Now, lets check in….this changes your view on eating disorders already doesn’t it? How many people do you know that fall under this category?….again lets open our minds and relearn what ED really means!
Approximately half of individuals with eating disorders (ED), do not meet the DSM-IV criteria for anorexia or bulimia, and are therefore diagnosed with an eating disorder not otherwise specified (ENOS), which is usually a mix of many symptoms, behaviors, and factors (Fursland, Byrne, Watson, Puma, Allen, Byrne, 2012).
Okay so understanding what defines ED, such as ENOS and Bulimia, it is also crucial to understand the MULTIPLE factors that are involved in ED, and in this case Bulimia and ENOS.
The Cultural Factor:
Recent research has uncovered that the prevalence of ED is now on a global level, in that culture has very little to do with actually having an eating disorder, instead it has an affect on whether a person is actually diagnosed (Talleyrand, 2012). Yes, there is a higher possibility that individuals within “Westernized Cultures” are diagnosed with ED, but race, ethnicity, religion, and other cultural context are somewhat irrelevant with Eating Disorders. So, I will say it again…an Eating Disorder is not just a White Girl Disorder…..instead it is incredibly prevalent, and so very real no matter your cultural, racial, or ethnic background! This is so important to understand because once that veil is lifted, everyone and I mean everyone that lives with ED can seek help!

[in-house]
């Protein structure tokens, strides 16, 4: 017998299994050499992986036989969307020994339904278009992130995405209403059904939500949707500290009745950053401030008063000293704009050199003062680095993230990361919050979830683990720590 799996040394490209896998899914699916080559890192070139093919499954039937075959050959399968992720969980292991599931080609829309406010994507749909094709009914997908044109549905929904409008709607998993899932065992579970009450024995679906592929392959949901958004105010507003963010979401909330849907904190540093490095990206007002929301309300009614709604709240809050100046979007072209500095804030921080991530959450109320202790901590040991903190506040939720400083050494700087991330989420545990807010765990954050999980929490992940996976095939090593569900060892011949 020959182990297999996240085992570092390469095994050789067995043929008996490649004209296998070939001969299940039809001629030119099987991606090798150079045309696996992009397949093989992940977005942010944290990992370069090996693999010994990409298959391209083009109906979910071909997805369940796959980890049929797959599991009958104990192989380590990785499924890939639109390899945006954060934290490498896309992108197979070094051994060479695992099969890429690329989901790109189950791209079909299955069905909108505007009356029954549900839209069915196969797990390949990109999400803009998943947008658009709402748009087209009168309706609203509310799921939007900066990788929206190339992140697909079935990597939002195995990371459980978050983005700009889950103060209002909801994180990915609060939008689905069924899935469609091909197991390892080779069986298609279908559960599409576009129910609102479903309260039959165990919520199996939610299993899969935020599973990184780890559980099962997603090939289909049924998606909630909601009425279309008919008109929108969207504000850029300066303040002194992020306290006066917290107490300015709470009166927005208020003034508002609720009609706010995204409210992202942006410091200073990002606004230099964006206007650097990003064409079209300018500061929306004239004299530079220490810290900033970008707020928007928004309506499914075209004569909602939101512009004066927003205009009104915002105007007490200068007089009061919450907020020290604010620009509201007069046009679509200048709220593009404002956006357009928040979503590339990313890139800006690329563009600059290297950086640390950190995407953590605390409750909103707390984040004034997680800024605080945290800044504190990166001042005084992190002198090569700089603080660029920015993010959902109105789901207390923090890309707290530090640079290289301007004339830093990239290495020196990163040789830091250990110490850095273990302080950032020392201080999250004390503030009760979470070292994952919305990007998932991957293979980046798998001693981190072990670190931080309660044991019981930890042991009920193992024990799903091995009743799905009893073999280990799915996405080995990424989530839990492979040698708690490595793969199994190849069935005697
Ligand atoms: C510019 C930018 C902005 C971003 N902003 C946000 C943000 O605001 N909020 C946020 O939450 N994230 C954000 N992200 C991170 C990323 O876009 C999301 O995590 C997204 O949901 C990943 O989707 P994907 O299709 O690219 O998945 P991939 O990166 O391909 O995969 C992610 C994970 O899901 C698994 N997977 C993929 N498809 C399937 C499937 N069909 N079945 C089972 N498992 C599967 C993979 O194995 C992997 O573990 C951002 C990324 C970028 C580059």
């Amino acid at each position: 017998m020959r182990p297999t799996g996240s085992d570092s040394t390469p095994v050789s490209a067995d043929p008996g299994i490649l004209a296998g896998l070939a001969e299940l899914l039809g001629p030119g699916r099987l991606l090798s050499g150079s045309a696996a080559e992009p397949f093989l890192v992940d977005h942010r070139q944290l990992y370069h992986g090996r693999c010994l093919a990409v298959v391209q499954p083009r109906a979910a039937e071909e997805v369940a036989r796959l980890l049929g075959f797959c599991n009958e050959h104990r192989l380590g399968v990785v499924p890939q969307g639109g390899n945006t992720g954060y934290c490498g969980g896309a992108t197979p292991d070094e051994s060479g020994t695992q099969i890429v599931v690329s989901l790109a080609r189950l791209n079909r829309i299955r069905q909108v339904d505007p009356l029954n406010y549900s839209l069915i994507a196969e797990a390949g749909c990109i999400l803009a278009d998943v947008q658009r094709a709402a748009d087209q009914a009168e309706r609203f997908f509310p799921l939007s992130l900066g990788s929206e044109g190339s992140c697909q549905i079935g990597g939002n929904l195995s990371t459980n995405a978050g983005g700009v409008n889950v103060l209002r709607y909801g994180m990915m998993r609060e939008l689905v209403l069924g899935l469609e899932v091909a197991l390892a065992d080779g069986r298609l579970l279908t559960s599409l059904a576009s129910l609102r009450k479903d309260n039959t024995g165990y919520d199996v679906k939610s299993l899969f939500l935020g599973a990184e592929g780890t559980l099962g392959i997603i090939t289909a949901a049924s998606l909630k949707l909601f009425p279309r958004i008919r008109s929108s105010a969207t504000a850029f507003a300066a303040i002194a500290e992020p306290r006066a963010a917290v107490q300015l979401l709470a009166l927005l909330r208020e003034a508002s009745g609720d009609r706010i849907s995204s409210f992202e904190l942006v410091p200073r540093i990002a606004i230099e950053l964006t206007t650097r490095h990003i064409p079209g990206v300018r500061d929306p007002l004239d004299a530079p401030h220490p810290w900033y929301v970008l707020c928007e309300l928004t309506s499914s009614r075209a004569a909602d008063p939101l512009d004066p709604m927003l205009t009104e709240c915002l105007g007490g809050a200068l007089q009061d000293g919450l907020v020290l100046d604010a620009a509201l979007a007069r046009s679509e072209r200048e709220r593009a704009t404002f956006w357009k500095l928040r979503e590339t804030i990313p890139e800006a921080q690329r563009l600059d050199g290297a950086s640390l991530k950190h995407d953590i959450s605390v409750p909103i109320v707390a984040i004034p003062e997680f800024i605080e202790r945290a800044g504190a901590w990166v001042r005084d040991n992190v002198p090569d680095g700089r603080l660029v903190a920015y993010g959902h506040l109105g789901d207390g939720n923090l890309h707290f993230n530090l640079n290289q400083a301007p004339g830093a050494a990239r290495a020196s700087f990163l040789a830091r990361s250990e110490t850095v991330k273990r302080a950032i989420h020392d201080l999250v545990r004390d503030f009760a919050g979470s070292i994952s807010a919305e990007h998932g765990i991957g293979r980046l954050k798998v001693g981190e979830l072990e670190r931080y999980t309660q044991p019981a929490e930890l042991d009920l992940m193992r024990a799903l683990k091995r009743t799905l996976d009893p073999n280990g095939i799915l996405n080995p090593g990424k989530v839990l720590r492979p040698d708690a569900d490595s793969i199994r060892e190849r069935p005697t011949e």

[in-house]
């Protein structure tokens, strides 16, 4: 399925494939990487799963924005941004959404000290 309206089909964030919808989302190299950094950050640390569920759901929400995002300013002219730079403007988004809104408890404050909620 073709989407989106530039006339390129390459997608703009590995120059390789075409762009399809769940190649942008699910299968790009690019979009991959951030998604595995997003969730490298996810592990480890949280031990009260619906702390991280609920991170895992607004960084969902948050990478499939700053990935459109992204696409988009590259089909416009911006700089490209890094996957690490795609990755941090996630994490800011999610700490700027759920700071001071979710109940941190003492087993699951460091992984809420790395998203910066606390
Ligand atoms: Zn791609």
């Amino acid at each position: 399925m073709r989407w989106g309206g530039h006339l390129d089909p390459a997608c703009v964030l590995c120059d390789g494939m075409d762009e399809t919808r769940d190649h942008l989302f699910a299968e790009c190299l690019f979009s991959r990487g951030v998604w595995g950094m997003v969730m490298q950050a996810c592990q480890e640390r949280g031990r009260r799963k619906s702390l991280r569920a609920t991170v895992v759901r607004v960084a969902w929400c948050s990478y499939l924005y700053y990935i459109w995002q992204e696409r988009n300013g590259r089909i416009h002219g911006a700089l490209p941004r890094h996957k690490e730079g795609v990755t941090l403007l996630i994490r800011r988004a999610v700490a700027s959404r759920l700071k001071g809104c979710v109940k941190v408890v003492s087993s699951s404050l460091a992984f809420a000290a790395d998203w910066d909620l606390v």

The Psychological Factor:
Bulimia and ENOS are said to be strongly related to anxiety disorders and mood disorders, such as depression (Barlow & Durand, 2012).
…Again does this ring any bells for you?!
Typically, individuals with ED have perfectionist tendencies, as well as, underlying traits of emotional instability, which may then affect their opinion of their inward and outward self, which in turn causes self loathing (Barlow & Durand). Recent research has also displayed that depression may even be a reaction to bulimia and bulimic tendencies, and therefore further proves the prevalence of psychological factors within ED
So to those of you who are skeptical of others….or even skeptical of yourself….please know that this is so much more than what you perceive it to be….ED IS NOT A CHOICE…and if you’re still not convinced keep reading!
The Biological Factor
Eating Disorders tend to run in families, in that siblings/relatives of individuals with ED are 4 to 5 times more likely to develop an Eating Disorder than the majority population; therefore there is a prevalent genetic variable within ED. Yes, it is still difficult to speculate that personality traits, such as, poor impulse control, and emotional instability may be/ can be inherited, therefore an individual may instead inherent the tendency to be emotionally responsive to a certain life event, and therefore may utilize Bulimic behaviors to cope with stress and anxieties brought on by said life events (Fursland, Byrne, Watson, Puma, Allen, Byrne, 2012).